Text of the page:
Parents who beg, threaten, and cajole their children into turning off the television, video game, or computer and pick up a book may find this scenario a dream come true: teens who read too much. Of course, these kids do like to read in some cases, but sometimes the teen who is always hiding behind a book may be hiding from a problem they can’t articulate.
Anne Reeves is the author of Adolescents Talk About Reading: Exploring Resistance to and Engagement With Text (International Reading Association, 2004). One of her case studies in the book is of a 17-year-old girl who voraciously consumes romances and mysteries. Reeves says that it became clear as she talked to the girl that she used her reading as therapy. “In this particular case, the girl was looking for models of happy adult lives,” says Reeves. “There are kids who persist in going into these alternate worlds for good reason, and in her case, when something bad happened in her life, she ran for her books.”
The Boredom Factor
Of course, just because your teen is reading a lot doesn’t mean they’re depressed or stressed. If they put the book down when they’re supposed to attend to other things, they probably prefer reading to other leisure activities. But, on the other hand, if they read when they’re supposed to be doing something else, says Dr. Elizabeth Berger, child psychiatrist and author of Raising Children With Character: Parents, Trust and the Development of Personal Integrity (Jason Aronson, 1999), then perhaps it’s time to investigate the reasons why. She does warn, however, against automatically assuming that it’s an emotional or psychological issue.
“There are an infinite variety of ways in which an ordinary activity can become a symptom, but there is sometimes a danger in getting too concrete about what constitutes a problem,” she says. “I would warn parents against the loss of the big picture when wondering if a behavior is normal or not. Overall, if a child is succeeding in school, which is reflected by good grades, has at least one or two good friends and a generally positive attitude and outlook toward the future, I wouldn’t be too worried about something like this.”
If the big picture is generally positive, a child reading too much may merely be a case of mischievousness, such as the child who reads by flashlight after his parents put him to bed. Dr. Berger also doesn’t like the idea of trying to set as a goal removing ordinary mischief from the life of ordinary children. When it may go beyond mere mischief, the parent is getting calls from the teacher that the child is reading to the exclusion of other schoolwork. Then it may be time for some investigation.
“When a teacher is calling a parent, it’s a very different thing from the parent noticing that a youngster might be reading in bed past his bedtime,” she says. “At that point, the parent needs to look more at the interpersonal situation between the teacher and the child.”
If reading truly does become obsessive, Dr. Berger says it might be time to look not at what the child’s doing but what they avoid doing.
Depression, Compulsion and Withdrawal
When a teen is cutting themselves, acting up in school, doing drugs, or any of the myriad of danger signs parents have been taught to watch out for, a problem is clear. But, unfortunately, not all kids with problems act out or externalize their anxieties. In some cases, a child will express depression or anxiety through withdrawal or avoidance behaviors.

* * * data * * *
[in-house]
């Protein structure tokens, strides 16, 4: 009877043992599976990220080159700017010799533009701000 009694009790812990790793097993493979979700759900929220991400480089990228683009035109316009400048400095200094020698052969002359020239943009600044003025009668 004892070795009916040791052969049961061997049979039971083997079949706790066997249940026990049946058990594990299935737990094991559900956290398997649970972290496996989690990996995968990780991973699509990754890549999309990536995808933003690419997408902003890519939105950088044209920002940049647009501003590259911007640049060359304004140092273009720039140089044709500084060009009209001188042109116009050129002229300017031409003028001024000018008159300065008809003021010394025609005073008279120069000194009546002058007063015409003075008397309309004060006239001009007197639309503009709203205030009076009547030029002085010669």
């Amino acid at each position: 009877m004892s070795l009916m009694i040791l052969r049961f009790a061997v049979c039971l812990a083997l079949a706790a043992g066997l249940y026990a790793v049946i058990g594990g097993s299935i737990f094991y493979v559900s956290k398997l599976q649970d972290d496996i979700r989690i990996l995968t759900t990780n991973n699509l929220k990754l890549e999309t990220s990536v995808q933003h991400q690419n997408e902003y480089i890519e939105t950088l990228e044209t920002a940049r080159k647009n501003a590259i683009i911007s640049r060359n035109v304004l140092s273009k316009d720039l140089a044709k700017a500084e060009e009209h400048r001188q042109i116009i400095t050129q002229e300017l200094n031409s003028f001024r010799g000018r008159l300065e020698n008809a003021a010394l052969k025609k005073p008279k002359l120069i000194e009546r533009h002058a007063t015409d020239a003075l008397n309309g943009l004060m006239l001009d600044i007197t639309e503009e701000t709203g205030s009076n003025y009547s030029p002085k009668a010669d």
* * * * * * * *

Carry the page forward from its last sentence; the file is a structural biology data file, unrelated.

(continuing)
According to Sam Goldstein, Ph.D., how a child expresses a problem depends upon that child’s personality. “Some of us are more likely to turn stress, worry, feelings of unhappiness or hopelessness inside,” he says. “There are probably a number of factors that contribute to this. These might include, but are certainly not limited to, gender, temperament, language skills, availability of assistance and history. Some children from a young age are simply more prone to experience stress and worry at a higher rate than others. While some children may act [out] when stressed, a sign that they need help, others may withdraw.”
Goldstein, who co-wrote the acclaimed book Raising Resilient Children: Fostering Strength, Hope and Optimism in Your Child (McGraw-Hill, 2002), suggests a parent be alert for these signs that their quiet teen may have an emotional or social issue that needs to be addressed:
● A significant change in how the child functions (e.g., more withdrawn, more time spent alone, lack of involvement with friends, change in school work for the worse, increased problems with anger or irritability). Signs of depression usually reflect the change from the usual.
● Depressed or irritable mood, loss of interest in pleasurable activities, a change in weight and appetite, significant change in sleep, patterns of marked restlessness or seeming catatonia, fatigue, feelings of worthlessness, problems with concentration, and in the worst-case scenario, thoughts, and actions of suicide.
If a parent does suspect a problem, Goldstein warns against being too quick to label it “depression” or doing any labeling at all. Rather, collect the data so it can be presented to a professional. That professional may be the family physician, the school psychologist, or a mental health professional in the community.
But even before taking that step, talk to your child. “Assuming parents have maintained lines of communication with their children, the first step is to sit down and talk to the teen about concerns,” says Goldstein. “Then jointly, options should be considered as to what to do.
“In the end, however, the decision about what to do must defer to the parents. My philosophy is that most parents are good enough for most children. They recognize when their children are having problems even if they may not completely understand the nature of the problem, its implications or what to do. If parents suspect there is a problem, they should seek help.”